Senator JONES. I understood you to say $90,:000t,000I awhile ago, General. General DEAKYNE. You will see what I had in mind, and that was more extensive alteration of bridges and more widening. Senator JONES. A while ago you said$90,000,000; that is what I
understood.
The CHAIRMAN. As I understand it now, the general says that for
the alteration of the bridges, doing everything that is essential with
respect to them, for the improvements that are essential in reference
to the widening of the canal, the deepening of the canal to 14 feet,
the total absoute outlay that will be required of the Government will
be approximately $50,000,000. General DEAKYNE. We indicate in our report that that was the figure that should be contemplated. That$50,000,000 would make
it about usable with the present locks. The $90.cuo,000, I think, Senator Jones, included changing the locks to 14 feet. There was a difference. Senator JONES. You made that statement a while ago. General DEAKYNE.. I remember making it. There is a difference in the two schemes: One is leaving the locks as they are. Then by deepening the other parts 14-feet, widening some, changing bridges, but not changing as much as you might change them during develop- ment, the minimum figure contemplated is about$50,000,000.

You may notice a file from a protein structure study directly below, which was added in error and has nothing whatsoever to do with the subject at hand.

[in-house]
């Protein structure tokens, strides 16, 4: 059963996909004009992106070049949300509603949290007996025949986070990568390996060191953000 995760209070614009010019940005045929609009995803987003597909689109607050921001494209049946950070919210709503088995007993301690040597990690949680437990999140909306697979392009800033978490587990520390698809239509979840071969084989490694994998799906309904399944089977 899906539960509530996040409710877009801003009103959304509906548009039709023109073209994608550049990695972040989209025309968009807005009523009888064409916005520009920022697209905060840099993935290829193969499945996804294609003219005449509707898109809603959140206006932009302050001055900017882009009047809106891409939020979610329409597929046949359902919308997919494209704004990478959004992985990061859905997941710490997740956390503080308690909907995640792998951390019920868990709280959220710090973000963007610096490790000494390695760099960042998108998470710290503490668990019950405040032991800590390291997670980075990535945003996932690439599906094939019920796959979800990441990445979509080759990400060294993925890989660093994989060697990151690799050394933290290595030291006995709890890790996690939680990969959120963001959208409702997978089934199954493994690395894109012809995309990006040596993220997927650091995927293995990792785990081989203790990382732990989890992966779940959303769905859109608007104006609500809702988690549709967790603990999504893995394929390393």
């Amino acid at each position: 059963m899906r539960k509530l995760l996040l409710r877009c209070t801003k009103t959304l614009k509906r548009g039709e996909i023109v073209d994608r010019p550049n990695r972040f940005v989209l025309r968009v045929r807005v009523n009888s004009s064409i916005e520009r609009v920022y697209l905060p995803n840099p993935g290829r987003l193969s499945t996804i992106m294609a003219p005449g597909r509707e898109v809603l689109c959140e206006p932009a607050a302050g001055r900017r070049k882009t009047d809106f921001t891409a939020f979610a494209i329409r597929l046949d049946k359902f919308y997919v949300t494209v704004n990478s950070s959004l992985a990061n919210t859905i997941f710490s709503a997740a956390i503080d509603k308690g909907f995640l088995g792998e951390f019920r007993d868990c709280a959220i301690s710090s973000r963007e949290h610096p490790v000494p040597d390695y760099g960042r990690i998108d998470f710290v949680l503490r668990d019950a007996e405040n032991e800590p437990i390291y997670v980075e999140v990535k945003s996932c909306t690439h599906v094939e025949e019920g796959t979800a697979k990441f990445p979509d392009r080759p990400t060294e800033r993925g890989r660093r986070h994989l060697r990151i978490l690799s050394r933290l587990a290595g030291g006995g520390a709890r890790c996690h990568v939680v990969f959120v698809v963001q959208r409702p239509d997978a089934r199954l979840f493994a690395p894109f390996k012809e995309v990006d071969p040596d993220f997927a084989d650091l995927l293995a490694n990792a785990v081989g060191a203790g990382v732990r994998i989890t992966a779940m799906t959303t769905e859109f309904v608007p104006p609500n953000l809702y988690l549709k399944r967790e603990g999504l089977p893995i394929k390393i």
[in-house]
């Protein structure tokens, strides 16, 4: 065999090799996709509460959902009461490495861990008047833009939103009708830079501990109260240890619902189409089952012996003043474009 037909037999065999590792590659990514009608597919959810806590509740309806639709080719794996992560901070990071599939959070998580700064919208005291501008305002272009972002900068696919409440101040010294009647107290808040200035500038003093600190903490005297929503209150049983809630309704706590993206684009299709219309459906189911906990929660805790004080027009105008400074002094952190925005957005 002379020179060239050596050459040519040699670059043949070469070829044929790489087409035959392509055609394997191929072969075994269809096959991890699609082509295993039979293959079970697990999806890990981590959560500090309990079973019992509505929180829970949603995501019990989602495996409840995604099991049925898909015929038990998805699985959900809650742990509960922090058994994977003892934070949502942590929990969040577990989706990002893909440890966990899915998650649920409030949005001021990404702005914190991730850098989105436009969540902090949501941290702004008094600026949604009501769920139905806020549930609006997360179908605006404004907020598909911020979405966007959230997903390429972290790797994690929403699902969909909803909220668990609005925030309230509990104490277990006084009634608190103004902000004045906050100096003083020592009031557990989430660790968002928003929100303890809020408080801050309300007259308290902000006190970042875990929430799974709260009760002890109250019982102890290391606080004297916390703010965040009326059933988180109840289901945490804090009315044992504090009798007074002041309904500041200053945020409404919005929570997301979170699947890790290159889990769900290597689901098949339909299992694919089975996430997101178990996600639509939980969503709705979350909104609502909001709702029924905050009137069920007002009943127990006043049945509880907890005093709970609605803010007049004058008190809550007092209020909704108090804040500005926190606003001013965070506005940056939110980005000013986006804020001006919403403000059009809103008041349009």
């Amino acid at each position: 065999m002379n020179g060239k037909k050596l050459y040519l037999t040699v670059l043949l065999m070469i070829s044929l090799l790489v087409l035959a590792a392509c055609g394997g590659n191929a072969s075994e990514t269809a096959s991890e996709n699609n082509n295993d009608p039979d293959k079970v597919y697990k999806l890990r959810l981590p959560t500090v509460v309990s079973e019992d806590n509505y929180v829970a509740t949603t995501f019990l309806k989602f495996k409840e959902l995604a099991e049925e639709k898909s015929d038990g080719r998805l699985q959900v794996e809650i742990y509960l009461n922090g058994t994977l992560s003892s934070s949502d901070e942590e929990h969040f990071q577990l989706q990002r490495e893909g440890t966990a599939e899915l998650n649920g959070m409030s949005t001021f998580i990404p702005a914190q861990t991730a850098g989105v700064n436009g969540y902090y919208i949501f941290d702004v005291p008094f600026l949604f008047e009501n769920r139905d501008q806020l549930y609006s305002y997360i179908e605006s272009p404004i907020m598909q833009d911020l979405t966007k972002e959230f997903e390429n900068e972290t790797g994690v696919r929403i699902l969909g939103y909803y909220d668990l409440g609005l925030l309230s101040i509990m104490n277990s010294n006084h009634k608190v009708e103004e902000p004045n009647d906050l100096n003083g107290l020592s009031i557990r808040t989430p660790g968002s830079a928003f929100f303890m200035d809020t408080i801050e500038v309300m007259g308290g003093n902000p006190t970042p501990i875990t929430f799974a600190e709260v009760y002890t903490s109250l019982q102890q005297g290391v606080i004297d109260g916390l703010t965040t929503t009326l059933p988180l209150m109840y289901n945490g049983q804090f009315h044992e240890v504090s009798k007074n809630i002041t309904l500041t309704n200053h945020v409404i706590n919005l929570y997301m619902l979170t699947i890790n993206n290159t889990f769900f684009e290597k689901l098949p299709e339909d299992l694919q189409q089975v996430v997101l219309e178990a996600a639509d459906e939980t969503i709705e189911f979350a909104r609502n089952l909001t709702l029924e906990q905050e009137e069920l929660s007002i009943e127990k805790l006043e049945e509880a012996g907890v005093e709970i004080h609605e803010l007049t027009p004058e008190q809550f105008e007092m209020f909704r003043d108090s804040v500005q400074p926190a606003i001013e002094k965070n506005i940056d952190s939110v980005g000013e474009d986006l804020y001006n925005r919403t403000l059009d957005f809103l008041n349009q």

The CHAIRMAN. My query was: Do everything that may be es-
sential-to make it an appropriate barge canal that would function in
that particular. Now, approximately $50,000,000 would be required? General DEAKYNE. That is an advance estimate. We expect if that is contemplated we would be called upon to make the report some years from now, when that comes up. Senator SIMMONS. As I understood, in that first statement you made a clear distinction between the depth of the water in the locks and outside of the locks? General DEAKYNE. Yes, sir. Senator SIMMONS. You said they had to have a margin of probably one and a half or 2 feet? General DEAKYNE. Yes, sir. Senator SIMuMNiNS. But in the lock you said the 12 feet would be all a boat drawing 12 feet would require? General DEAKYNE. Yes, sir. The CHAIRMAN. I am taking all of that into consideration that would be essential, and I am correct in thinking it would be$50,000,000.
General DEAKYNE. Yes, sir.
The CHAIRMAN. One other thing, and then I am done with the
examination. Thdre is a deficit of about $11,000,000 per annum now that the State of New York has in the operation of this canal, as I understand it. Senator COPELAND. Including interest. The CHAIRMAN. I am coming to that in just a second. General DEAKYNE. I assume that is correct, .- The CHAIRMAN. How much of that$11,000,000 constitutes interest,